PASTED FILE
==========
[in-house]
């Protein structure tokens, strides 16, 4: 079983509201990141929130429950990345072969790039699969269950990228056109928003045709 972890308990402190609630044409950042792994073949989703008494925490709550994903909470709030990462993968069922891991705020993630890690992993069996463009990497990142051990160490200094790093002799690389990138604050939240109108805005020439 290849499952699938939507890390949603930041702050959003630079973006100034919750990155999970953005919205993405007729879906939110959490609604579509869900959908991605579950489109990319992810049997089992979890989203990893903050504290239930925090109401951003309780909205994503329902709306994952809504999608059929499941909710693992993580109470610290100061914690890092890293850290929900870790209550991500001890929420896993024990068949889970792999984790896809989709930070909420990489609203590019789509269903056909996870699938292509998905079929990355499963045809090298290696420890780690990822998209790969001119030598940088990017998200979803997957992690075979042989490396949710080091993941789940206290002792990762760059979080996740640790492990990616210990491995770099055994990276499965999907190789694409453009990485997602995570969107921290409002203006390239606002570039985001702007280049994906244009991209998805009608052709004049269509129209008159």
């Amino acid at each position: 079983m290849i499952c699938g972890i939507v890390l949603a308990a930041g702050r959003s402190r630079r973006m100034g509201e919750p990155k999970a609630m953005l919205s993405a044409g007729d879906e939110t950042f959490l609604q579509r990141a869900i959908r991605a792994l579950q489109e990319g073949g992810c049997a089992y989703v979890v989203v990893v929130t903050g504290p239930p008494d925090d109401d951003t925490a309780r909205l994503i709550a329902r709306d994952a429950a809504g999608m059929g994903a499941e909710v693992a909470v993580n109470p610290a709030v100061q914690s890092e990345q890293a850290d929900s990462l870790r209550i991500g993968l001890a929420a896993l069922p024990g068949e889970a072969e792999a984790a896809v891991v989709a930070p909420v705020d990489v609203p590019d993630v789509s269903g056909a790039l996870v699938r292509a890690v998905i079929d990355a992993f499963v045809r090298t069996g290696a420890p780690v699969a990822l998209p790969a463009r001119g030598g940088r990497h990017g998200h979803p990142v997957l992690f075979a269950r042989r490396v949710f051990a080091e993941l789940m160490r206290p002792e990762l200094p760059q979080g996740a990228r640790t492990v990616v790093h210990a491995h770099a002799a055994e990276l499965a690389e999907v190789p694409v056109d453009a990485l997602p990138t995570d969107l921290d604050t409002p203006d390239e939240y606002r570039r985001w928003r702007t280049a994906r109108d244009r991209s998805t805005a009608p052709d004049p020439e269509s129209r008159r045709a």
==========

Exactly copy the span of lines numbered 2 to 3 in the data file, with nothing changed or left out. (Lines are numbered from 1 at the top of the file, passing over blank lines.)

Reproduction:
């Protein structure tokens, strides 16, 4: 079983509201990141929130429950990345072969790039699969269950990228056109928003045709 972890308990402190609630044409950042792994073949989703008494925490709550994903909470709030990462993968069922891991705020993630890690992993069996463009990497990142051990160490200094790093002799690389990138604050939240109108805005020439 290849499952699938939507890390949603930041702050959003630079973006100034919750990155999970953005919205993405007729879906939110959490609604579509869900959908991605579950489109990319992810049997089992979890989203990893903050504290239930925090109401951003309780909205994503329902709306994952809504999608059929499941909710693992993580109470610290100061914690890092890293850290929900870790209550991500001890929420896993024990068949889970792999984790896809989709930070909420990489609203590019789509269903056909996870699938292509998905079929990355499963045809090298290696420890780690990822998209790969001119030598940088990017998200979803997957992690075979042989490396949710080091993941789940206290002792990762760059979080996740640790492990990616210990491995770099055994990276499965999907190789694409453009990485997602995570969107921290409002203006390239606002570039985001702007280049994906244009991209998805009608052709004049269509129209008159």
């Amino acid at each position: 079983m290849i499952c699938g972890i939507v890390l949603a308990a930041g702050r959003s402190r630079r973006m100034g509201e919750p990155k999970a609630m953005l919205s993405a044409g007729d879906e939110t950042f959490l609604q579509r990141a869900i959908r991605a792994l579950q489109e990319g073949g992810c049997a089992y989703v979890v989203v990893v929130t903050g504290p239930p008494d925090d109401d951003t925490a309780r909205l994503i709550a329902r709306d994952a429950a809504g999608m059929g994903a499941e909710v693992a909470v993580n109470p610290a709030v100061q914690s890092e990345q890293a850290d929900s990462l870790r209550i991500g993968l001890a929420a896993l069922p024990g068949e889970a072969e792999a984790a896809v891991v989709a930070p909420v705020d990489v609203p590019d993630v789509s269903g056909a790039l996870v699938r292509a890690v998905i079929d990355a992993f499963v045809r090298t069996g290696a420890p780690v699969a990822l998209p790969a463009r001119g030598g940088r990497h990017g998200h979803p990142v997957l992690f075979a269950r042989r490396v949710f051990a080091e993941l789940m160490r206290p002792e990762l200094p760059q979080g996740a990228r640790t492990v990616v790093h210990a491995h770099a002799a055994e990276l499965a690389e999907v190789p694409v056109d453009a990485l997602p990138t995570d969107l921290d604050t409002p203006d390239e939240y606002r570039r985001w928003r702007t280049a994906r109108d244009r991209s998805t805005a009608p052709d004049p020439e269509s129209r008159r045709a």